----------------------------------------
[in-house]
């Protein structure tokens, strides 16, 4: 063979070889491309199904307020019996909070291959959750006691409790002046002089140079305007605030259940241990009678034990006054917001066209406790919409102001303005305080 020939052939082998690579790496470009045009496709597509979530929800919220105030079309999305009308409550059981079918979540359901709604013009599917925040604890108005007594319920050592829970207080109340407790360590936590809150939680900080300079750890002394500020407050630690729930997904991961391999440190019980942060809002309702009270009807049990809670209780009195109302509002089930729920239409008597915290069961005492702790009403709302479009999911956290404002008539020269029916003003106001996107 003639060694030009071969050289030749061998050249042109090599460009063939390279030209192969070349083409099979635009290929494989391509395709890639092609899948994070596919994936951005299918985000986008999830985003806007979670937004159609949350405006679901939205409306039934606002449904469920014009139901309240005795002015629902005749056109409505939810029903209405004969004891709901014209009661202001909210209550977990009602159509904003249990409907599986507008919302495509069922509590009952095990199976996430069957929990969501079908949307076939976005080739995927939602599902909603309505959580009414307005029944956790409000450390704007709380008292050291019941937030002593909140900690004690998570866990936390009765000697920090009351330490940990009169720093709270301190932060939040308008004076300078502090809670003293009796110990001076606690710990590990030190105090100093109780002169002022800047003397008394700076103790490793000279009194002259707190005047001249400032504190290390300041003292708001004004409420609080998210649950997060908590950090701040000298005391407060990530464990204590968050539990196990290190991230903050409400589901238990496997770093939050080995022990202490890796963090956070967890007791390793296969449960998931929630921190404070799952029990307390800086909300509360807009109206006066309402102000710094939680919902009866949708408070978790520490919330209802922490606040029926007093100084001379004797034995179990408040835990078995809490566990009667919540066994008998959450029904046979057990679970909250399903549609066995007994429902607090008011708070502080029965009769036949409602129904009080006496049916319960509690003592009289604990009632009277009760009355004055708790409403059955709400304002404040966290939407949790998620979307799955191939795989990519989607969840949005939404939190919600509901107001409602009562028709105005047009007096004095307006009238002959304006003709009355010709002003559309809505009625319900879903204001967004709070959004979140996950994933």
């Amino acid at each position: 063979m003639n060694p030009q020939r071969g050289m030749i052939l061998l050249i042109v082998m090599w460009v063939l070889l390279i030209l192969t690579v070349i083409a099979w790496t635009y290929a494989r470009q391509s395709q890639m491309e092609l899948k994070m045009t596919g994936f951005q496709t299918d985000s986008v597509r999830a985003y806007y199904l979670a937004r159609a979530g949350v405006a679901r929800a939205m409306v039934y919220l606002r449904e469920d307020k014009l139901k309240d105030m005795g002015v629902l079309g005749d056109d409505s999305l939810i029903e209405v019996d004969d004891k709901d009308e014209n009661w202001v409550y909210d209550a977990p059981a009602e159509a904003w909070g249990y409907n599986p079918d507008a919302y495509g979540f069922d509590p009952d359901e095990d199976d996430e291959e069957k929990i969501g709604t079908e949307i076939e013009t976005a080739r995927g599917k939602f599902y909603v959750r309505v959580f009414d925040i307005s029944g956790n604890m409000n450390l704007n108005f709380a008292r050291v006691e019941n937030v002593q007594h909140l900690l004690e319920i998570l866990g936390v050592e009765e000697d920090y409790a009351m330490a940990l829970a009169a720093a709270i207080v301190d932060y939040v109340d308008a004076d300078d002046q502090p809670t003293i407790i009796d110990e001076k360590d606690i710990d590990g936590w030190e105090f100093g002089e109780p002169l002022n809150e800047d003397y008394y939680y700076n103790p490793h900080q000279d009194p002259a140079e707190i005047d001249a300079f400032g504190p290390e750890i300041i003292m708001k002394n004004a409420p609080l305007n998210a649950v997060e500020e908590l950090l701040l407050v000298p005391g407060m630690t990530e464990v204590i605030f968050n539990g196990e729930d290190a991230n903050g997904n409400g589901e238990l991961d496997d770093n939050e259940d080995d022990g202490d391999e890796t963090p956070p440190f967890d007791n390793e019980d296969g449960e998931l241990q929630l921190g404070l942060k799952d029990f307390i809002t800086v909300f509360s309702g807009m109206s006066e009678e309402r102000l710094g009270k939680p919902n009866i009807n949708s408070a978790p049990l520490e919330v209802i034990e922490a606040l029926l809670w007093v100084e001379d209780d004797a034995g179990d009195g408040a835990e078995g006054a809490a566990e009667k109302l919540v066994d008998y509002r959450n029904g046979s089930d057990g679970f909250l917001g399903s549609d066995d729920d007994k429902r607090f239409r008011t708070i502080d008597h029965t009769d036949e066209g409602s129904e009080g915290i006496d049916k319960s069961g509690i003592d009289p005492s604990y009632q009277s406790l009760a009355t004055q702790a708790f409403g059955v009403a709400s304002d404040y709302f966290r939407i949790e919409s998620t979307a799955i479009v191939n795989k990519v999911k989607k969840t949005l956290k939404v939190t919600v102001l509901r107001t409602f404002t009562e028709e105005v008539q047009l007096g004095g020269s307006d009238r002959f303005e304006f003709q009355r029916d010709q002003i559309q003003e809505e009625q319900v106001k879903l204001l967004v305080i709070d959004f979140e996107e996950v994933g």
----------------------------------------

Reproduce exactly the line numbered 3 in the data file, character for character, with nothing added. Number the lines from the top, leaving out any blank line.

């Amino acid at each position: 063979m003639n060694p030009q020939r071969g050289m030749i052939l061998l050249i042109v082998m090599w460009v063939l070889l390279i030209l192969t690579v070349i083409a099979w790496t635009y290929a494989r470009q391509s395709q890639m491309e092609l899948k994070m045009t596919g994936f951005q496709t299918d985000s986008v597509r999830a985003y806007y199904l979670a937004r159609a979530g949350v405006a679901r929800a939205m409306v039934y919220l606002r449904e469920d307020k014009l139901k309240d105030m005795g002015v629902l079309g005749d056109d409505s999305l939810i029903e209405v019996d004969d004891k709901d009308e014209n009661w202001v409550y909210d209550a977990p059981a009602e159509a904003w909070g249990y409907n599986p079918d507008a919302y495509g979540f069922d509590p009952d359901e095990d199976d996430e291959e069957k929990i969501g709604t079908e949307i076939e013009t976005a080739r995927g599917k939602f599902y909603v959750r309505v959580f009414d925040i307005s029944g956790n604890m409000n450390l704007n108005f709380a008292r050291v006691e019941n937030v002593q007594h909140l900690l004690e319920i998570l866990g936390v050592e009765e000697d920090y409790a009351m330490a940990l829970a009169a720093a709270i207080v301190d932060y939040v109340d308008a004076d300078d002046q502090p809670t003293i407790i009796d110990e001076k360590d606690i710990d590990g936590w030190e105090f100093g002089e109780p002169l002022n809150e800047d003397y008394y939680y700076n103790p490793h900080q000279d009194p002259a140079e707190i005047d001249a300079f400032g504190p290390e750890i300041i003292m708001k002394n004004a409420p609080l305007n998210a649950v997060e500020e908590l950090l701040l407050v000298p005391g407060m630690t990530e464990v204590i605030f968050n539990g196990e729930d290190a991230n903050g997904n409400g589901e238990l991961d496997d770093n939050e259940d080995d022990g202490d391999e890796t963090p956070p440190f967890d007791n390793e019980d296969g449960e998931l241990q929630l921190g404070l942060k799952d029990f307390i809002t800086v909300f509360s309702g807009m109206s006066e009678e309402r102000l710094g009270k939680p919902n009866i009807n949708s408070a978790p049990l520490e919330v209802i034990e922490a606040l029926l809670w007093v100084e001379d209780d004797a034995g179990d009195g408040a835990e078995g006054a809490a566990e009667k109302l919540v066994d008998y509002r959450n029904g046979s089930d057990g679970f909250l917001g399903s549609d066995d729920d007994k429902r607090f239409r008011t708070i502080d008597h029965t009769d036949e066209g409602s129904e009080g915290i006496d049916k319960s069961g509690i003592d009289p005492s604990y009632q009277s406790l009760a009355t004055q702790a708790f409403g059955v009403a709400s304002d404040y709302f966290r939407i949790e919409s998620t979307a799955i479009v191939n795989k990519v999911k989607k969840t949005l956290k939404v939190t919600v102001l509901r107001t409602f404002t009562e028709e105005v008539q047009l007096g004095g020269s307006d009238r002959f303005e304006f003709q009355r029916d010709q002003i559309q003003e809505e009625q319900v106001k879903l204001l967004v305080i709070d959004f979140e996107e996950v994933g």